US stocks ended higher on Wednesday, but the day’s uneven path showed investors’ sensitivity to any signs of turmoil in the Middle East, with stocks rising on comments by President Donald Trump and paring gains on reports of blasts in Baghdad.

Trump spoke at a White House briefing after Iran’s missile strikes overnight on military bases housing US troops in Iraq. The US president said the strikes had not harmed any Americans and that Tehran appeared to be standing down. Comments earlier from Iran’s foreign minister that the country did not seek an escalation and a tweet from Trump that ‘All is well!’ also helped calm investor jitters.

Both the S&P 500 and Nasdaq hit record intraday highs, but major indexes cut their gains late in the day following reports of two blasts heard in Baghdad. After the bell, Iraq’s military said two rockets had fallen inside Baghdad’s Green Zone but there were no casualties. The Nasdaq registered a record high close and most S&P 500 sectors rose, while the S&P 500 energy index fell 1.7 per cent as oil prices slumped.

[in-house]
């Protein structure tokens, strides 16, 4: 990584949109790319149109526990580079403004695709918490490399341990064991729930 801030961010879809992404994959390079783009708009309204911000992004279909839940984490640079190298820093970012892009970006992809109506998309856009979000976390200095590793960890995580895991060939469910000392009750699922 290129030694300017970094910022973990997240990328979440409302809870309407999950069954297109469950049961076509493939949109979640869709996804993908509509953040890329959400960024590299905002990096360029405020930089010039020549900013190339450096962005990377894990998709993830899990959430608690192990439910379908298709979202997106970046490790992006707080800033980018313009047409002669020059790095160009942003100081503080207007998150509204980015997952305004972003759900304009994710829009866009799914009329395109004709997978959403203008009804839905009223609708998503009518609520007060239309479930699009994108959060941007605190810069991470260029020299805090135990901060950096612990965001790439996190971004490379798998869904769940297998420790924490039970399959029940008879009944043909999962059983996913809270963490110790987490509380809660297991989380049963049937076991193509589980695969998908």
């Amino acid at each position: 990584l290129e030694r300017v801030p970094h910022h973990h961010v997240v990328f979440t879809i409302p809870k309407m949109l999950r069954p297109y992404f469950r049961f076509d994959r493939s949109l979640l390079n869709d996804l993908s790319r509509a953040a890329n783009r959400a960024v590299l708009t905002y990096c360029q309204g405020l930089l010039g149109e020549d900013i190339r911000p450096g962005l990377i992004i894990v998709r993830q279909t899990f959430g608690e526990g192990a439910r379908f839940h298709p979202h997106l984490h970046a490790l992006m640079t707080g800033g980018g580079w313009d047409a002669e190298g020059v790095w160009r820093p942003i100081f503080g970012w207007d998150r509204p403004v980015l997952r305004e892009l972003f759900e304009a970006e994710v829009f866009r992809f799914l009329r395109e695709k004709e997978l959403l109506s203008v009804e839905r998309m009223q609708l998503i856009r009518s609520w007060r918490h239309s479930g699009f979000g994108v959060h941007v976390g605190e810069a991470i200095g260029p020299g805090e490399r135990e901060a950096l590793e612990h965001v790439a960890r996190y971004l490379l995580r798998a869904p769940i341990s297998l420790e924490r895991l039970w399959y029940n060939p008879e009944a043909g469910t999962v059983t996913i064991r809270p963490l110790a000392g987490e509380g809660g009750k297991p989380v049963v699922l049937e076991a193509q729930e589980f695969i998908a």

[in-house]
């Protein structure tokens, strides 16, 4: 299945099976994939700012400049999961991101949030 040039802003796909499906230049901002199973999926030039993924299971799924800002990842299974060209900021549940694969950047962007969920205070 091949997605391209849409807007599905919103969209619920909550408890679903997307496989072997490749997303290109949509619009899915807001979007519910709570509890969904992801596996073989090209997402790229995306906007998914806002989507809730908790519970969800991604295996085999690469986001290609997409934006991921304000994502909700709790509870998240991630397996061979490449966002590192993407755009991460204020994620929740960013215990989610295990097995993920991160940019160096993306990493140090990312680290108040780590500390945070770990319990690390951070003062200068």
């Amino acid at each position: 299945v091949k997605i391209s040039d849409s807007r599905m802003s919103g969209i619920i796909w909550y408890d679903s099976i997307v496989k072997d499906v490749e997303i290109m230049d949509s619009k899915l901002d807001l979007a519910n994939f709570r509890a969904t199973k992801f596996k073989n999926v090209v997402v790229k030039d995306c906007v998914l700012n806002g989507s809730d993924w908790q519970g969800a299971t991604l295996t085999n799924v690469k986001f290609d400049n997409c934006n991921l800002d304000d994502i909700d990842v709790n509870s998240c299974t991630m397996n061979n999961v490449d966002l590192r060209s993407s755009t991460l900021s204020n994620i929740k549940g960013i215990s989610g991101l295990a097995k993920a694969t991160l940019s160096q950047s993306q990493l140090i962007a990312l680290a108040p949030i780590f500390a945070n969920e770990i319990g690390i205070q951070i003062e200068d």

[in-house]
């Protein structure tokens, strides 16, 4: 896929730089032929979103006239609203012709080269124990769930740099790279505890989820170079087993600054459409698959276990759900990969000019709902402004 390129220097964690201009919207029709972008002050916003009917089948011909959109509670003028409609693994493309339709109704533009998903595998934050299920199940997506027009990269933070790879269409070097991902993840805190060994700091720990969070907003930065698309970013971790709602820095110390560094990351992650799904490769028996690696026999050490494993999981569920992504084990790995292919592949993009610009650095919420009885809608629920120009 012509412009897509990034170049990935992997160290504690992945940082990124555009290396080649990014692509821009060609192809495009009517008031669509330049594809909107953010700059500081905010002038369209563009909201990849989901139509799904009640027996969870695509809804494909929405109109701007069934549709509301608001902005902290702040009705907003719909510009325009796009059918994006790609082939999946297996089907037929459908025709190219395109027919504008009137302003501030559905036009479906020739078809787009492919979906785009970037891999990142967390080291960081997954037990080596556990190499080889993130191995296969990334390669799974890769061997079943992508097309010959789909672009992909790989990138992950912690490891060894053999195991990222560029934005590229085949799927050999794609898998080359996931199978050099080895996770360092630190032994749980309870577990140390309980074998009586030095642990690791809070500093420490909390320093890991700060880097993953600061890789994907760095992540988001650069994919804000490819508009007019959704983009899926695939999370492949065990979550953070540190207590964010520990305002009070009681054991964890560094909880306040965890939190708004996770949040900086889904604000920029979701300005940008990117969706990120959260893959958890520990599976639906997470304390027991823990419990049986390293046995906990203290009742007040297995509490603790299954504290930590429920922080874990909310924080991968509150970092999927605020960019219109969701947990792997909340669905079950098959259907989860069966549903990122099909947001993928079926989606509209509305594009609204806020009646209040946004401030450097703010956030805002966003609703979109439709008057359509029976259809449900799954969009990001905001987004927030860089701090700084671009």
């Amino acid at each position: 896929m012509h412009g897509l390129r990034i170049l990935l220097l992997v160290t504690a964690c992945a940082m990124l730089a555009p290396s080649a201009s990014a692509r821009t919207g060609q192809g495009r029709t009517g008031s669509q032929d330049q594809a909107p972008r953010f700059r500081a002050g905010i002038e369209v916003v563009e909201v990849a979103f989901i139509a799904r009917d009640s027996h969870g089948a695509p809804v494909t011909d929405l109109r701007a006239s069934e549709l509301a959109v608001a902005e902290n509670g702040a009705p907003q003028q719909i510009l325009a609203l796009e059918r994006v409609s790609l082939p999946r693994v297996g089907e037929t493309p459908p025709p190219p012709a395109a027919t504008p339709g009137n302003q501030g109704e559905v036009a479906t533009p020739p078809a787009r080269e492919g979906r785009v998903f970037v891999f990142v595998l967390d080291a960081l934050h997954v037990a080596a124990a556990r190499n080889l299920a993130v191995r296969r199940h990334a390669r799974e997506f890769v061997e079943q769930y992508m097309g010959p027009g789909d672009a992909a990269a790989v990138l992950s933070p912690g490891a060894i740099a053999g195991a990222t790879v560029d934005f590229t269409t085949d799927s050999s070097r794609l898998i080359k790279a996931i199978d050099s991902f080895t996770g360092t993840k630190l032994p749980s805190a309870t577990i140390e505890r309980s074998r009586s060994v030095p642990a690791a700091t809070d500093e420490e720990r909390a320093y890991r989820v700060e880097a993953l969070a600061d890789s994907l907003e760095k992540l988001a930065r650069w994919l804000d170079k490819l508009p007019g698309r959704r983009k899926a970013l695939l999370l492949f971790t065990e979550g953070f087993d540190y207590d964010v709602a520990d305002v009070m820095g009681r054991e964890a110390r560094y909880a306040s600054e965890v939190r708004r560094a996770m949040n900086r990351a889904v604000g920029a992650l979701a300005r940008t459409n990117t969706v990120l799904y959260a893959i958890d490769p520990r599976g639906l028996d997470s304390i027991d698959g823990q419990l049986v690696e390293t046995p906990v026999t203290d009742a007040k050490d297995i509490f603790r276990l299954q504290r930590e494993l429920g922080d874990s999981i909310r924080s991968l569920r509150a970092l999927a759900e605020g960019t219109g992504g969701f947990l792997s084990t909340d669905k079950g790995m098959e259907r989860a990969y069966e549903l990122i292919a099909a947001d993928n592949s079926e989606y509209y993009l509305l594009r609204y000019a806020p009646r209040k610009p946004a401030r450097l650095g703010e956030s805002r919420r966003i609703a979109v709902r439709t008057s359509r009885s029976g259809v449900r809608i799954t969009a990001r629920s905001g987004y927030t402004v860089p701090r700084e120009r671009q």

Global markets have been rattled by concerns about rising tensions in the Middle East after the US killing of influential Iranian Major General Qassem Soleimani on 3 January. The Dow Jones Industrial Average rose 161.41 points, or 0.56 per cent, to 28,745.09, the S&P 500 gained 15.87 points, or 0.49 per cent, to 3,253.05, and the Nasdaq Composite added 60.66 points, or 0.67 per cent, to 9,129.24.


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